Eskom has announced enhancements to its digital platforms, including a new chatbot called Alfred to report faults and an upgraded customer portal and app….
While it has varied in frequency from year to year, load shedding has been a reality for South Africans for over a decade. As such, it has become easier to track and stay up-to-date with your loadshedding schedule using online tools and apps.
From smartphone apps to Twitter accounts to follow, here are a few tools to make finding your loadshedding schedule and status easier.
Both apps allow you to receive updates on when loadshedding is scheduled. They also let you add your specific zone and suburb.
Which app you prefer will depend on your needs and preferences. For example, Eskom Se Push has a sleeker UI and a simpler summary for your schedule.
Meanwhile, Load Shedding Notifier has configurable alerts and a larger overview of schedules.
Find your loadshedding schedule online
Many municipalities and Eskom itself have shared load shedding schedules online.
Eskom has a site where you can look up loadshedding schedules at loadshedding.eskom.co.za.
However, the downside of using these resources is that municipalities often delete schedules when updating them, without providing a redirect.
And when you do find a schedule, you will also need to know your zone or area number to make sense of the table.
We’ve rounded up online loadshedding schedules for different municipalities in our article on the topic.
Twitter accounts that share loadshedding updates
The quickest way to find out whether Eskom is implementing loadshedding is with their Twitter account.
Apps and news publications get their updates on planned load shedding from this account.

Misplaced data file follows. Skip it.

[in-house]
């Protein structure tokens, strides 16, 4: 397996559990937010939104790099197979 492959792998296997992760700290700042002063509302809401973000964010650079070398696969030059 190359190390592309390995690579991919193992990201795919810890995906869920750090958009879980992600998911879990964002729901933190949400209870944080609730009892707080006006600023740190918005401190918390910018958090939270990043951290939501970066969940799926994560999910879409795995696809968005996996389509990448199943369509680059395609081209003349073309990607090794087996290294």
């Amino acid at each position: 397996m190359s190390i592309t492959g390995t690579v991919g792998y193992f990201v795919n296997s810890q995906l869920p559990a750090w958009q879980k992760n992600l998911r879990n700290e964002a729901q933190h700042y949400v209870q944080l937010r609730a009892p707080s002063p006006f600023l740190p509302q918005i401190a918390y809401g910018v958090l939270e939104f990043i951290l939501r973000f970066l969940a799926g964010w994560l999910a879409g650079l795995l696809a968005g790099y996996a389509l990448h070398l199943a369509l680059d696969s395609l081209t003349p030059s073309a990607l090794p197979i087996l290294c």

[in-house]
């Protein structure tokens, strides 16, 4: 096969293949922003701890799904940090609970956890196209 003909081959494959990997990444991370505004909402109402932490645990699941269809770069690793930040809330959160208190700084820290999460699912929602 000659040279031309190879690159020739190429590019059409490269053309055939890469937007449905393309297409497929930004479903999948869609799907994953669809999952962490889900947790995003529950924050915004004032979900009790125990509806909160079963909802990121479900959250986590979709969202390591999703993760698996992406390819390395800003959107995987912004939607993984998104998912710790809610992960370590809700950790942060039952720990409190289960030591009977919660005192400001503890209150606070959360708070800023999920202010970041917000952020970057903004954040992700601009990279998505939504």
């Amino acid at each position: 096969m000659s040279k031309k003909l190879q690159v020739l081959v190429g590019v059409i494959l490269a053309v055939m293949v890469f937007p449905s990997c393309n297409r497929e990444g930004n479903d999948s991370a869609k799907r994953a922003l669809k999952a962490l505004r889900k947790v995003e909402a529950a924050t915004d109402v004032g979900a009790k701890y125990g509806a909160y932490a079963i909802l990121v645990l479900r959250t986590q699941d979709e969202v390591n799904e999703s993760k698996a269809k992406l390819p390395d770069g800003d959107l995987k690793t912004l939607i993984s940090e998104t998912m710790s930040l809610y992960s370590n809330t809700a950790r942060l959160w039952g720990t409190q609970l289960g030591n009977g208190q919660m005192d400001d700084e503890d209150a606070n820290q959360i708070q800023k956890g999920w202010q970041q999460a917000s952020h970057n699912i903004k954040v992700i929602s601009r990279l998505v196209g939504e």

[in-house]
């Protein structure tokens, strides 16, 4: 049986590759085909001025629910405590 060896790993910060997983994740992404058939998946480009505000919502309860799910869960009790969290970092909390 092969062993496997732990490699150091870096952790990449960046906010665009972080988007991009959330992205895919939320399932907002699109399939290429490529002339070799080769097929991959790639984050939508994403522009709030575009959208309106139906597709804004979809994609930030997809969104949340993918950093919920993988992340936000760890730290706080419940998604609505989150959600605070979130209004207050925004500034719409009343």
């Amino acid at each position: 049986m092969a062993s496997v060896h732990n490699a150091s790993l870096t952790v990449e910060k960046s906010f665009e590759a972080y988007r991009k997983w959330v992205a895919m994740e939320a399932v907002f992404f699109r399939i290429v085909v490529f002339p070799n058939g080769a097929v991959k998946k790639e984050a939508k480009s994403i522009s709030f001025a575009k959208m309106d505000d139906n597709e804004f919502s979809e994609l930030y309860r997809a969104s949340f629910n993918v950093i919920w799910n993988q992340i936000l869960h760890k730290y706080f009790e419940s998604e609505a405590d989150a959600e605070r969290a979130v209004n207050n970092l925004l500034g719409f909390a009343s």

Eskom to implement Stage 2 loadshedding starting at 08:00 this morning as breakdowns
— Eskom Hld SOC Ltd (@Eskom_SA) August 13, 2020
Follow or check the official Eskom Twitter account to keep up-to-date with the nationwide load shedding status.
Another consideration to make is that the load shedding stage may differ for municipality versus Eskom-supplied customers.
For example, the City of Cape Town often implements one stage lower for load shedding for city customers (such as prepaid electricity users).
Eskom has confirmed load-shedding will be active from 08:00 today. Stage 2 will apply for Eskom customers. Most City customers will be shed at Stage 1 as the City is protecting customers from one stage of load-shedding. pic.twitter.com/vC6h73gIhH
— City of Cape Town (@CityofCT) August 13, 2020
If you use prepaid electricity or get your electricity from your municipality rather than Eskom, you should also check your city’s Twitter account when Eskom announces loadshedding.
This is the quickest way to see if your stage differs from the nationwide loadshedding schedule.
Here are some of the major municipalities’ Twitter accounts that you can use to check your loadshedding status.
- City of Cape Town
- Johannesburg’s City Power
- City of Tshwane
- eThekwini Municipality
- Nelson Mandela Bay Municipality
- City of Ekurhuleni
Meanwhile, if you fall within a different region, it’s still worth checking your local municipality’s Twitter account to see if your load shedding is mitigated to a lower stage.
Feature image: Memeburn